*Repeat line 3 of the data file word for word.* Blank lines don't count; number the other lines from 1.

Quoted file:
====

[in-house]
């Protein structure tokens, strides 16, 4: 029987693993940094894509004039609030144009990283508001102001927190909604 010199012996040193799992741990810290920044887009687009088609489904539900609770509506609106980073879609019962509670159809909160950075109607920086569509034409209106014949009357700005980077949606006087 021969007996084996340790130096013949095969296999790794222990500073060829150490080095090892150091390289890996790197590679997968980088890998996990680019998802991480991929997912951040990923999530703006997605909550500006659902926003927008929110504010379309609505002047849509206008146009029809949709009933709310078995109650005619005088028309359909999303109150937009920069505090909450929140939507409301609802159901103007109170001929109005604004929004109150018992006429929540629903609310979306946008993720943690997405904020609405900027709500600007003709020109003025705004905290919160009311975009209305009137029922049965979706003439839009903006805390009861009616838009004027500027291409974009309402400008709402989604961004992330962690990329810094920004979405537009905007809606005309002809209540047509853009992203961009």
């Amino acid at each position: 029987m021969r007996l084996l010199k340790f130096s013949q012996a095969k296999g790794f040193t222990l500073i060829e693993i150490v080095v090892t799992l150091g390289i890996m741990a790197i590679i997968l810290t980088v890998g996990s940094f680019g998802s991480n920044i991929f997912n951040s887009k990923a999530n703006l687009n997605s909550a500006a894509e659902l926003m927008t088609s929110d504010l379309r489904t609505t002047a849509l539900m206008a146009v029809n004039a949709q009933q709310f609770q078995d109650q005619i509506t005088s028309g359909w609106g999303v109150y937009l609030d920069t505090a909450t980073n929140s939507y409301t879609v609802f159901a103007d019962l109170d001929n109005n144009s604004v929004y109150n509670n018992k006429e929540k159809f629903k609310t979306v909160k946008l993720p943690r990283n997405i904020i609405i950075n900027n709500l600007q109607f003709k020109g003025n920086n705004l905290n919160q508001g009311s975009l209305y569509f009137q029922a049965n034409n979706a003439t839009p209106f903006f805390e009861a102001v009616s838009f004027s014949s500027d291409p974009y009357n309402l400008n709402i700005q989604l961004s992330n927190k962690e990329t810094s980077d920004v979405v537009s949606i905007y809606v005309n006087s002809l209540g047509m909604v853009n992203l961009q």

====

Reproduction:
């Amino acid at each position: 029987m021969r007996l084996l010199k340790f130096s013949q012996a095969k296999g790794f040193t222990l500073i060829e693993i150490v080095v090892t799992l150091g390289i890996m741990a790197i590679i997968l810290t980088v890998g996990s940094f680019g998802s991480n920044i991929f997912n951040s887009k990923a999530n703006l687009n997605s909550a500006a894509e659902l926003m927008t088609s929110d504010l379309r489904t609505t002047a849509l539900m206008a146009v029809n004039a949709q009933q709310f609770q078995d109650q005619i509506t005088s028309g359909w609106g999303v109150y937009l609030d920069t505090a909450t980073n929140s939507y409301t879609v609802f159901a103007d019962l109170d001929n109005n144009s604004v929004y109150n509670n018992k006429e929540k159809f629903k609310t979306v909160k946008l993720p943690r990283n997405i904020i609405i950075n900027n709500l600007q109607f003709k020109g003025n920086n705004l905290n919160q508001g009311s975009l209305y569509f009137q029922a049965n034409n979706a003439t839009p209106f903006f805390e009861a102001v009616s838009f004027s014949s500027d291409p974009y009357n309402l400008n709402i700005q989604l961004s992330n927190k962690e990329t810094s980077d920004v979405v537009s949606i905007y809606v005309n006087s002809l209540g047509m909604v853009n992203l961009q």